Wednesday, February 05, 2003

Practica Musica Sucks

Practica Musica is easily the most poorly-designed software I've ever used. In general, it seems that software designed by or for musicians tends to be unintuitive or slipshod (consider early versions of Finale), but here it's especially unacceptable since the program is billed as educational software. PM's interface actually interferes with the learning process and more often than not it prevents students from translating what they want to answer into an expected canned response. Even on the instructors' end, the class report scheme (coupled with a Quit menu option than seems to mean different things at different times) makes more work than it should.

We used MacGamut when I was an undergrad, and while it may not be as customizable as PM, I'd recommend it any day over this tripe. I'm almost inspired enough to add "write ear training software" to my long list of future activities. If you're ever a full professor somewhere, check back on that idea -- maybe I'll give you a discount if I like you.

I've never understood why programmers don't apply the same simple strictures of human-computer interaction that are used with normal software. Consider, for example, Finale's shape editing tool. If you want to crescendo a particular amount, you have to create a graphical shape that matches the contour of the crescendo magnitude and then fit it to the occasion by inputting a numeric ratio for time scale and level scale. Finally you have to match that shape to the MIDI controller responsible for Volume (that's controller 7, geek-y). Wouldn't it have been more intuitive to have a dialog box which said "Crescendo from 50 (pp) to 120 (ff) steadily over 8 beats"? Then you could have drop-down boxes to change the underlined parts.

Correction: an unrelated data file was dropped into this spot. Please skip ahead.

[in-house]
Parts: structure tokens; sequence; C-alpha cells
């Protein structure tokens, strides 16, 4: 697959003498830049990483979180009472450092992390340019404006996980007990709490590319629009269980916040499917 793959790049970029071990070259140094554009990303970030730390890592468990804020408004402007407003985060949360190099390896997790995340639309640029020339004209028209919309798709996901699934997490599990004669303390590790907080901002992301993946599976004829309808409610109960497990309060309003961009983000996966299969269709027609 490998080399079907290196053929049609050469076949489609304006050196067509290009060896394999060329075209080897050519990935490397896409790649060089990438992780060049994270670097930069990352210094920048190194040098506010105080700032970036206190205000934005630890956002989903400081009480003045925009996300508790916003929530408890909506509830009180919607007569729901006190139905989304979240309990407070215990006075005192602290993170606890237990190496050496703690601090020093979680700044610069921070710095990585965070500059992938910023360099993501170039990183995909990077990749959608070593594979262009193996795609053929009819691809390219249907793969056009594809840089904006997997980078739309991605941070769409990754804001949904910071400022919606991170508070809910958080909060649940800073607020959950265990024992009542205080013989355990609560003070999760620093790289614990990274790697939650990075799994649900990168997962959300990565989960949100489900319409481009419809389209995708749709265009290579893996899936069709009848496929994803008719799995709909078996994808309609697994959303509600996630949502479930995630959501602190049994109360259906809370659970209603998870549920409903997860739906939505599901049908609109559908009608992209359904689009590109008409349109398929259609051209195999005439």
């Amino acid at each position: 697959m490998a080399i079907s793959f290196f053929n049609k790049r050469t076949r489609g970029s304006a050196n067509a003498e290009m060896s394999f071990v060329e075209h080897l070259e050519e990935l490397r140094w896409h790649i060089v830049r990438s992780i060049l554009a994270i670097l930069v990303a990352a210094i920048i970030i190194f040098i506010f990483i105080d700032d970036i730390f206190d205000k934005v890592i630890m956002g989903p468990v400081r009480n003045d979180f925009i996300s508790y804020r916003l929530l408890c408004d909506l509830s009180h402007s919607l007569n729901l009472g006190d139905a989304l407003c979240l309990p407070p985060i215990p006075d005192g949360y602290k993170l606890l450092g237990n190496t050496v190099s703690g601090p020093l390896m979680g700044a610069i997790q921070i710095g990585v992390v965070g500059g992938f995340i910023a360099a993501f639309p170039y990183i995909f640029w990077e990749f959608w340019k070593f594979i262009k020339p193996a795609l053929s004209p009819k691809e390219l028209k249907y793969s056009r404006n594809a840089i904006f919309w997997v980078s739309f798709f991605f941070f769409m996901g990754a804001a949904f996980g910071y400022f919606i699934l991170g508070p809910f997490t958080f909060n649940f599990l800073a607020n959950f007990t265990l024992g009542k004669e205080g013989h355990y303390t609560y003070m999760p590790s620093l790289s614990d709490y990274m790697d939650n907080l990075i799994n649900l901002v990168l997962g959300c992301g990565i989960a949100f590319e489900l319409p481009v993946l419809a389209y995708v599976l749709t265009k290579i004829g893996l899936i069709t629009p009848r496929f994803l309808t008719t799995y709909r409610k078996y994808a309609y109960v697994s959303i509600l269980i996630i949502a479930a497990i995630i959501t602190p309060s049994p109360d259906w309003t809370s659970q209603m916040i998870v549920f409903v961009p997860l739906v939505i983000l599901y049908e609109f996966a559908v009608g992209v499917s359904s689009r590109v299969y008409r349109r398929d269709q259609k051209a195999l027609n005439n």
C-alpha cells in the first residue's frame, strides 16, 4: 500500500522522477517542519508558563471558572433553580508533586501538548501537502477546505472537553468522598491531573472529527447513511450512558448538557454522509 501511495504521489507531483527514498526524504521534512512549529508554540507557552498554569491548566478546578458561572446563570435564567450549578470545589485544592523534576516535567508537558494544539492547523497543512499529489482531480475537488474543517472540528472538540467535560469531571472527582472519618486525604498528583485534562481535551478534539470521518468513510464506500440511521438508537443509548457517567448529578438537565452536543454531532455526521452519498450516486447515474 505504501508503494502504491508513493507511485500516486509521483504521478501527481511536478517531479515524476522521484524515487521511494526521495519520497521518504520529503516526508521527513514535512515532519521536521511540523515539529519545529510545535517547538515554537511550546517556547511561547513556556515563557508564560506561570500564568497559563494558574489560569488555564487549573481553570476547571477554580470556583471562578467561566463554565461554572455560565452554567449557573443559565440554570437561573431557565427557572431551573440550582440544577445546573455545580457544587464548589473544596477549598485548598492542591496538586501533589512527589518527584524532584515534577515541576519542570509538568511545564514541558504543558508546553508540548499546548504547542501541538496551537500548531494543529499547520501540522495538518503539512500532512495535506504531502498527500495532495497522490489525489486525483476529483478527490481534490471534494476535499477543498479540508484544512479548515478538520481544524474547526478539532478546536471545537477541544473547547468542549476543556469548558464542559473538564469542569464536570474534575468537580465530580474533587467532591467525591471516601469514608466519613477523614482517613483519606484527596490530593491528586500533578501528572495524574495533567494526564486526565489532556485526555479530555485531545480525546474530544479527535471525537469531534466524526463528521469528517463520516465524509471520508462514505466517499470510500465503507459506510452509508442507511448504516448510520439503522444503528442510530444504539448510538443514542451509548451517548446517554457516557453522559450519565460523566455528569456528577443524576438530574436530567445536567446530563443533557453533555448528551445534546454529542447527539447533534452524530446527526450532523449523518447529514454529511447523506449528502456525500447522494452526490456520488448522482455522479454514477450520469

Then you have the cases of software that gets away with being buggy simply because it's the only game in town. Back in my drill-writing phase, the de facto drill software was Pyware and then Pyware 3D. I worked with that software over the course of three versions, and every one of them would fatally crash if you moved a particular rank formation across a yard line in a certain way. The company (which was probably one guy) kept putting out new versions for hundreds of dollars (the current price is $600 I believe) but this one little bug never got fixed. This revealed that the programmer probably based all his future enhancements on some shoddy baseline and didn't want to stop cashing his royalty checks to ensure its soundness.

Tallahassee Winds put on a good concert last night. I enjoy listening to wind bands -- it carries me back to old Virginny and all the ensembles I used to play in.

Soon I will never have to drive to FL again

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